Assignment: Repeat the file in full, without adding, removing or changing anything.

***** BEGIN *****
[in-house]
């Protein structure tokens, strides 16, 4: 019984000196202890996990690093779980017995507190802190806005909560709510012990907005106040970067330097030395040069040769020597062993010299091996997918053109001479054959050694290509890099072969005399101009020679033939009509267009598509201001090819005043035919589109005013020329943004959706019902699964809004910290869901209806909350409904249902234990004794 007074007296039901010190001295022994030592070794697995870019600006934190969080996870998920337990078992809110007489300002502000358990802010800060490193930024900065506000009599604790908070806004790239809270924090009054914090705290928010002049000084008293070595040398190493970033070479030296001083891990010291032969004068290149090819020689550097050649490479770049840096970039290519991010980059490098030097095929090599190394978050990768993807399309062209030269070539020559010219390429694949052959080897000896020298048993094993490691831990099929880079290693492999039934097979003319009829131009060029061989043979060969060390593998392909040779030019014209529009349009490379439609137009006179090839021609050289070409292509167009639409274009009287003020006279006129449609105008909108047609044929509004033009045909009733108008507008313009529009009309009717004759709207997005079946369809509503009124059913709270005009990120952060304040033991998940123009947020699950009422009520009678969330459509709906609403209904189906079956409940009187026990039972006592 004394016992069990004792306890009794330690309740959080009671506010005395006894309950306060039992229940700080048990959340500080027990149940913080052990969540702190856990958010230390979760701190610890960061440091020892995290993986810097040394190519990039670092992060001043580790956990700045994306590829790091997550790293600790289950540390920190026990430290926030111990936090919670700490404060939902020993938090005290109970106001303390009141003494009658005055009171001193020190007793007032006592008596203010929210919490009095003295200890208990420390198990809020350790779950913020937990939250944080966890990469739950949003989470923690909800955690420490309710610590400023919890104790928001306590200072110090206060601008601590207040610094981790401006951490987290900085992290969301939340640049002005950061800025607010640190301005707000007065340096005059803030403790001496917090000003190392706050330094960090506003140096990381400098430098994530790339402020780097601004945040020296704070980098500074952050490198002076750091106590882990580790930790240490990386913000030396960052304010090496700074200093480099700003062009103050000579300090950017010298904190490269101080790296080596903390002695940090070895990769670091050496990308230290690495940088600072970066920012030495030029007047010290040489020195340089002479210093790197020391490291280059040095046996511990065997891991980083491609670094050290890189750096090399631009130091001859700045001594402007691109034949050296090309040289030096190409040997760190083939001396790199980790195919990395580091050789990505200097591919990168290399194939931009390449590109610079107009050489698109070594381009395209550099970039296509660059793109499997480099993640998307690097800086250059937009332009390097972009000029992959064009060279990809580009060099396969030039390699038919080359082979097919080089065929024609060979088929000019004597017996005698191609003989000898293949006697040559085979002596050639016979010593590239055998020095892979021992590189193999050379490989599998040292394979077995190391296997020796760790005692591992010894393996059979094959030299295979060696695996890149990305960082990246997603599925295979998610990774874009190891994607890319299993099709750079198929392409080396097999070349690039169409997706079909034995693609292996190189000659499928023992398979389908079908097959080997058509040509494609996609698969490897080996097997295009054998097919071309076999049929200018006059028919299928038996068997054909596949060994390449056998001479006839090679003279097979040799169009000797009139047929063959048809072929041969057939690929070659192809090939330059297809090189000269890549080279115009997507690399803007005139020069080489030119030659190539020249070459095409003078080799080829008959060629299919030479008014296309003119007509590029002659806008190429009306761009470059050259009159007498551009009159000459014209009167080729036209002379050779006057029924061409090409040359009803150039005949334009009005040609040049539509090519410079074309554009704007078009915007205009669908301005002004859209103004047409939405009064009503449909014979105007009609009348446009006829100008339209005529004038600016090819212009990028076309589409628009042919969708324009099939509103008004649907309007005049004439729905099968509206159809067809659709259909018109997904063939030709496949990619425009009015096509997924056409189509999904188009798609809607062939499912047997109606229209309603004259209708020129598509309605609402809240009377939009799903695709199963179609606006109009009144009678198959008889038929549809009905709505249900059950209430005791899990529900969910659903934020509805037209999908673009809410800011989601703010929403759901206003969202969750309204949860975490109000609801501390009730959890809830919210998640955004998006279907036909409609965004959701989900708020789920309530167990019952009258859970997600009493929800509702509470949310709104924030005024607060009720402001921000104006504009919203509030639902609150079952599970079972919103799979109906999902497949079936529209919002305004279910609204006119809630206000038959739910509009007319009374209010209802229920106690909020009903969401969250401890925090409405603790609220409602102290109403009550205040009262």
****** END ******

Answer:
[in-house]
């Protein structure tokens, strides 16, 4: 019984000196202890996990690093779980017995507190802190806005909560709510012990907005106040970067330097030395040069040769020597062993010299091996997918053109001479054959050694290509890099072969005399101009020679033939009509267009598509201001090819005043035919589109005013020329943004959706019902699964809004910290869901209806909350409904249902234990004794 007074007296039901010190001295022994030592070794697995870019600006934190969080996870998920337990078992809110007489300002502000358990802010800060490193930024900065506000009599604790908070806004790239809270924090009054914090705290928010002049000084008293070595040398190493970033070479030296001083891990010291032969004068290149090819020689550097050649490479770049840096970039290519991010980059490098030097095929090599190394978050990768993807399309062209030269070539020559010219390429694949052959080897000896020298048993094993490691831990099929880079290693492999039934097979003319009829131009060029061989043979060969060390593998392909040779030019014209529009349009490379439609137009006179090839021609050289070409292509167009639409274009009287003020006279006129449609105008909108047609044929509004033009045909009733108008507008313009529009009309009717004759709207997005079946369809509503009124059913709270005009990120952060304040033991998940123009947020699950009422009520009678969330459509709906609403209904189906079956409940009187026990039972006592 004394016992069990004792306890009794330690309740959080009671506010005395006894309950306060039992229940700080048990959340500080027990149940913080052990969540702190856990958010230390979760701190610890960061440091020892995290993986810097040394190519990039670092992060001043580790956990700045994306590829790091997550790293600790289950540390920190026990430290926030111990936090919670700490404060939902020993938090005290109970106001303390009141003494009658005055009171001193020190007793007032006592008596203010929210919490009095003295200890208990420390198990809020350790779950913020937990939250944080966890990469739950949003989470923690909800955690420490309710610590400023919890104790928001306590200072110090206060601008601590207040610094981790401006951490987290900085992290969301939340640049002005950061800025607010640190301005707000007065340096005059803030403790001496917090000003190392706050330094960090506003140096990381400098430098994530790339402020780097601004945040020296704070980098500074952050490198002076750091106590882990580790930790240490990386913000030396960052304010090496700074200093480099700003062009103050000579300090950017010298904190490269101080790296080596903390002695940090070895990769670091050496990308230290690495940088600072970066920012030495030029007047010290040489020195340089002479210093790197020391490291280059040095046996511990065997891991980083491609670094050290890189750096090399631009130091001859700045001594402007691109034949050296090309040289030096190409040997760190083939001396790199980790195919990395580091050789990505200097591919990168290399194939931009390449590109610079107009050489698109070594381009395209550099970039296509660059793109499997480099993640998307690097800086250059937009332009390097972009000029992959064009060279990809580009060099396969030039390699038919080359082979097919080089065929024609060979088929000019004597017996005698191609003989000898293949006697040559085979002596050639016979010593590239055998020095892979021992590189193999050379490989599998040292394979077995190391296997020796760790005692591992010894393996059979094959030299295979060696695996890149990305960082990246997603599925295979998610990774874009190891994607890319299993099709750079198929392409080396097999070349690039169409997706079909034995693609292996190189000659499928023992398979389908079908097959080997058509040509494609996609698969490897080996097997295009054998097919071309076999049929200018006059028919299928038996068997054909596949060994390449056998001479006839090679003279097979040799169009000797009139047929063959048809072929041969057939690929070659192809090939330059297809090189000269890549080279115009997507690399803007005139020069080489030119030659190539020249070459095409003078080799080829008959060629299919030479008014296309003119007509590029002659806008190429009306761009470059050259009159007498551009009159000459014209009167080729036209002379050779006057029924061409090409040359009803150039005949334009009005040609040049539509090519410079074309554009704007078009915007205009669908301005002004859209103004047409939405009064009503449909014979105007009609009348446009006829100008339209005529004038600016090819212009990028076309589409628009042919969708324009099939509103008004649907309007005049004439729905099968509206159809067809659709259909018109997904063939030709496949990619425009009015096509997924056409189509999904188009798609809607062939499912047997109606229209309603004259209708020129598509309605609402809240009377939009799903695709199963179609606006109009009144009678198959008889038929549809009905709505249900059950209430005791899990529900969910659903934020509805037209999908673009809410800011989601703010929403759901206003969202969750309204949860975490109000609801501390009730959890809830919210998640955004998006279907036909409609965004959701989900708020789920309530167990019952009258859970997600009493929800509702509470949310709104924030005024607060009720402001921000104006504009919203509030639902609150079952599970079972919103799979109906999902497949079936529209919002305004279910609204006119809630206000038959739910509009007319009374209010209802229920106690909020009903969401969250401890925090409405603790609220409602102290109403009550205040009262």